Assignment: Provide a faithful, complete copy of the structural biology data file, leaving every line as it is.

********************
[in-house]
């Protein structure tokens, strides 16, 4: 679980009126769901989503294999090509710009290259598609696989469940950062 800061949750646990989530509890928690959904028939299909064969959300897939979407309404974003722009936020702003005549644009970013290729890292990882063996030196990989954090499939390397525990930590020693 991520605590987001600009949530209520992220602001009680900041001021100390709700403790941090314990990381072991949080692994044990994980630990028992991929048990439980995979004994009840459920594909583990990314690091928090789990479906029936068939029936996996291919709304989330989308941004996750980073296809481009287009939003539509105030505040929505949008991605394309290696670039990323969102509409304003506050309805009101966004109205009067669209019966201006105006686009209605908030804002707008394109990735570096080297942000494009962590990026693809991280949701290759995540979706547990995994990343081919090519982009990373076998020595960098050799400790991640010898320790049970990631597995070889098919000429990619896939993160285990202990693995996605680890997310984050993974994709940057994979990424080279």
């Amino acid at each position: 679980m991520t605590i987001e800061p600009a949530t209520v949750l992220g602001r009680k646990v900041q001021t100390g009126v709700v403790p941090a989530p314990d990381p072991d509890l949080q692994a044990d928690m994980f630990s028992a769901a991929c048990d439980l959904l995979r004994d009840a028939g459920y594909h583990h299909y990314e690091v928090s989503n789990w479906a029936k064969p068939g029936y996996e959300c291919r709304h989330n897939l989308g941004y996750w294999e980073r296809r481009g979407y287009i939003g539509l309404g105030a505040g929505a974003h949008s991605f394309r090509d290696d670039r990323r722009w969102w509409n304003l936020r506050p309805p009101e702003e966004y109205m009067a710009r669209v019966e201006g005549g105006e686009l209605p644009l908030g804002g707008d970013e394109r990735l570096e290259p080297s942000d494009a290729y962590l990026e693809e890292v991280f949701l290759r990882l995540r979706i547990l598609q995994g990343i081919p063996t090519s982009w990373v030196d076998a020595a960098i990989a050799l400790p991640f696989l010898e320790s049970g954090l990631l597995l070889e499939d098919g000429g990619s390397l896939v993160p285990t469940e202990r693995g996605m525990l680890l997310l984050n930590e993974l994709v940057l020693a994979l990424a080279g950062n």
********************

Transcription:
[in-house]
């Protein structure tokens, strides 16, 4: 679980009126769901989503294999090509710009290259598609696989469940950062 800061949750646990989530509890928690959904028939299909064969959300897939979407309404974003722009936020702003005549644009970013290729890292990882063996030196990989954090499939390397525990930590020693 991520605590987001600009949530209520992220602001009680900041001021100390709700403790941090314990990381072991949080692994044990994980630990028992991929048990439980995979004994009840459920594909583990990314690091928090789990479906029936068939029936996996291919709304989330989308941004996750980073296809481009287009939003539509105030505040929505949008991605394309290696670039990323969102509409304003506050309805009101966004109205009067669209019966201006105006686009209605908030804002707008394109990735570096080297942000494009962590990026693809991280949701290759995540979706547990995994990343081919090519982009990373076998020595960098050799400790991640010898320790049970990631597995070889098919000429990619896939993160285990202990693995996605680890997310984050993974994709940057994979990424080279």
């Amino acid at each position: 679980m991520t605590i987001e800061p600009a949530t209520v949750l992220g602001r009680k646990v900041q001021t100390g009126v709700v403790p941090a989530p314990d990381p072991d509890l949080q692994a044990d928690m994980f630990s028992a769901a991929c048990d439980l959904l995979r004994d009840a028939g459920y594909h583990h299909y990314e690091v928090s989503n789990w479906a029936k064969p068939g029936y996996e959300c291919r709304h989330n897939l989308g941004y996750w294999e980073r296809r481009g979407y287009i939003g539509l309404g105030a505040g929505a974003h949008s991605f394309r090509d290696d670039r990323r722009w969102w509409n304003l936020r506050p309805p009101e702003e966004y109205m009067a710009r669209v019966e201006g005549g105006e686009l209605p644009l908030g804002g707008d970013e394109r990735l570096e290259p080297s942000d494009a290729y962590l990026e693809e890292v991280f949701l290759r990882l995540r979706i547990l598609q995994g990343i081919p063996t090519s982009w990373v030196d076998a020595a960098i990989a050799l400790p991640f696989l010898e320790s049970g954090l990631l597995l070889e499939d098919g000429g990619s390397l896939v993160p285990t469940e202990r693995g996605m525990l680890l997310l984050n930590e993974l994709v940057l020693a994979l990424a080279g950062n």